Design Front and Center at Luce
July 10, 2012
D.C. has always been more than just the seat of the United States government. It has produced a long list of artistic genres and movements (Washington Color School, go-go, and post-hardcore, just to name a few). And, of course, Washington is home to a large number of art museums and organizations. It also has a thriving arts community. Here at American Art, we have been fortunate to be able to host some of the amazing artists and musicians in various programs throughout the year.
This summer we decided to tap into another group of creative thinkers in the community: designers. We started off our new summer series, Luce Design, with local fashion designer, Jackie Flanagan, on June 20th. Flanagan spoke to visitors about her clothing line, Nana, her desire to create ethically-made products, and her support of other local designers. Visitors were also able to get a sneak peak of some of her fabrics for her fall line. After the talk, Flanagan opened up the discussion and visitors asked her about her inspiration, her favorite fabric store in New York City, and the potential for a children's line. I particularly loved when Flanagan excitedly told visitors the swell of pride she feels every time she sees someone wearing her design.
Next up with our series are local interior designers Anna Kahoe and Scott Fazzini on Wednesday, July 11, at 5:30 p.m. Kahoe and Fazzini are going to help participants design their own room around a piece in the museum's collection. They will talk about where to find inspiration and how to pull together a room, or a "room with a view" as they described it. We asked Kahoe and Fazzini a few questions about the program and some insider tips for those of us still starting off.
Eye Level: If you could design a room around one artwork on view in the Luce Foundation Center, what would it be and why?
Anna Kahoe: Dennis Burlingame's Snake Charmer. Why? It has a lot of my favorite design elements. I came to interiors via my love of old things and this piece evokes what I refer to as Faded Grandeur. Also it's a great combination of seedy, beautiful, sexy and whimsy, just like the circus. I also love the curves and repeated and varied patterns. Plus, right now I have a major thing for green walls.
Scott Fazzini: If I could design a room around a piece of work at the Luce Center it would be The Naked Man by Joseph Hirsch. I was initially attracted to the stark contradiction of light and darkness, the layering of blues and greens, and the repetition in the mounds of clothing in the young man's hands and the stack of drawers to his right. After having read a bit about the painting, I find not just the topical aesthetic to be inspiring, but the story of a young man standing at a precipice of life to be equally beguiling.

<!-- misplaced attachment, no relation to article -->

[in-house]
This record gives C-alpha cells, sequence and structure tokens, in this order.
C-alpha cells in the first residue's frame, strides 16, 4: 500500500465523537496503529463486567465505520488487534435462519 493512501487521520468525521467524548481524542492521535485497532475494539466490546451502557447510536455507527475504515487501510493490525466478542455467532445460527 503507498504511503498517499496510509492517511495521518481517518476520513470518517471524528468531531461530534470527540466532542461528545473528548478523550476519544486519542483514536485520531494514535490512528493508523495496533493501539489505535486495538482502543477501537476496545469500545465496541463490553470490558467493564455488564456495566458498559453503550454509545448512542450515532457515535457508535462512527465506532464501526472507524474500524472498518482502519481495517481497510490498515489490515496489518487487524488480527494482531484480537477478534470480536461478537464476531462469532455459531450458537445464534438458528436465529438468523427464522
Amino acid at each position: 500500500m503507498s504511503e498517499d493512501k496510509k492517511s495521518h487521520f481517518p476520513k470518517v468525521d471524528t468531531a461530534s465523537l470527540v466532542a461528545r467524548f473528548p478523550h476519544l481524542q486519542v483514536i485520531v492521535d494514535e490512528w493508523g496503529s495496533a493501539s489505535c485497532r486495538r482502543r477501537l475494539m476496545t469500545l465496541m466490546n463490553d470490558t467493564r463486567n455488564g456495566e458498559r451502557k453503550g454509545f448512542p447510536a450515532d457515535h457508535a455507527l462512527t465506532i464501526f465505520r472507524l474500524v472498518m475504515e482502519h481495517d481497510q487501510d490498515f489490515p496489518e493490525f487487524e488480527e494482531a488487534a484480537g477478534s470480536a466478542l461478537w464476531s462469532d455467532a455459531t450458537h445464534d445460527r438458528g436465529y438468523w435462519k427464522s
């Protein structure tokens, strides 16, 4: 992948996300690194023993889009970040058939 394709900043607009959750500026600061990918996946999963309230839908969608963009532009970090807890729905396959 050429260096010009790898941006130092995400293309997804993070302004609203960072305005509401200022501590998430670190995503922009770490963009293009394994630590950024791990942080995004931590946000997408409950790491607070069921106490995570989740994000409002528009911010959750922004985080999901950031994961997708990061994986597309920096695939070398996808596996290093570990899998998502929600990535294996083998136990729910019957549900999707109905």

EL: During tomorrow's program you are going to help museum visitors create their own mood board. What is a mood board and what would yours include for the American Art artwork you picked?
AK: A mood board is a place to organize your creativity. Some people may use it as place to contain specific ideas about a room or a project and some may use it just to keep track of shapes colors objects that reflect back to them the feeling of what they hope to create. [Mine would include] Fabric samples, paint swatches,wallpaper swatches, photos of furnishings.
SF: A mood board helps to corral ideas, and serves as a sounding board on which to begin the design process. When I create a mood board it generally contains design elements such as furniture, rugs, lighting, as well as inspirational images which include anything from artwork, to clothing.
EL: More and more young people are moving into the city. What decorating advice would you give these people, or anyone else on a budget and moving into their first apartment?
AK: My advice to young people on a budget is don't try to copy someone else's look. You are young and you will get at least several shots creating your space. Experiment! Figure out what you like and you can never have too many mirrors or lamps.
SF: I learned a lesson very early in my career which was to "buy well rather than often". This is a mantra which has always stuck with me. My advice to anyone interested in designing their space is to only bring things into it which they truly are drawn to. Never bring objects into your home as a "place holder". It's much better to have fewer things that you love than many things that you feel lukewarm about.
EL: What other designers and/or artists inspire you and why?
AK: I am of course inspired working with Scottie everyday. He creates order out of chaos he is refined and tailored but never boring there is always an element of magic in his work. I love Kelly Wearstler's references to the 70s and her nods to old Hollywood. I love David Hicks' bold geometrics and Tony Duquette's magical exaggerations of the natural world. I am also inspired by all things bohemian a free spirit sense of things collected from travels and experience relaxed but rich decadent but not precious touchable and luscious.
SF: I'm continually inspired by people: great designers, strangers on the street, and loved ones. I admire the aesthetic restraint of the master architects at the firm of McKim, Mead, and White, am enamored by interior designer Miles Redd's modern take on classic design, and am jealous of the free-spirited creative thinking shown to me by Anna Kahoe.
Come make a mood board with us tomorrow evening at 5:30! If you are unable to make it, but want to learn some design tips from an expert, the next (and last) Luce Design is at 5:30 p.m. on Wednesday, August 15, with landscape architect Thomas Kapfer.
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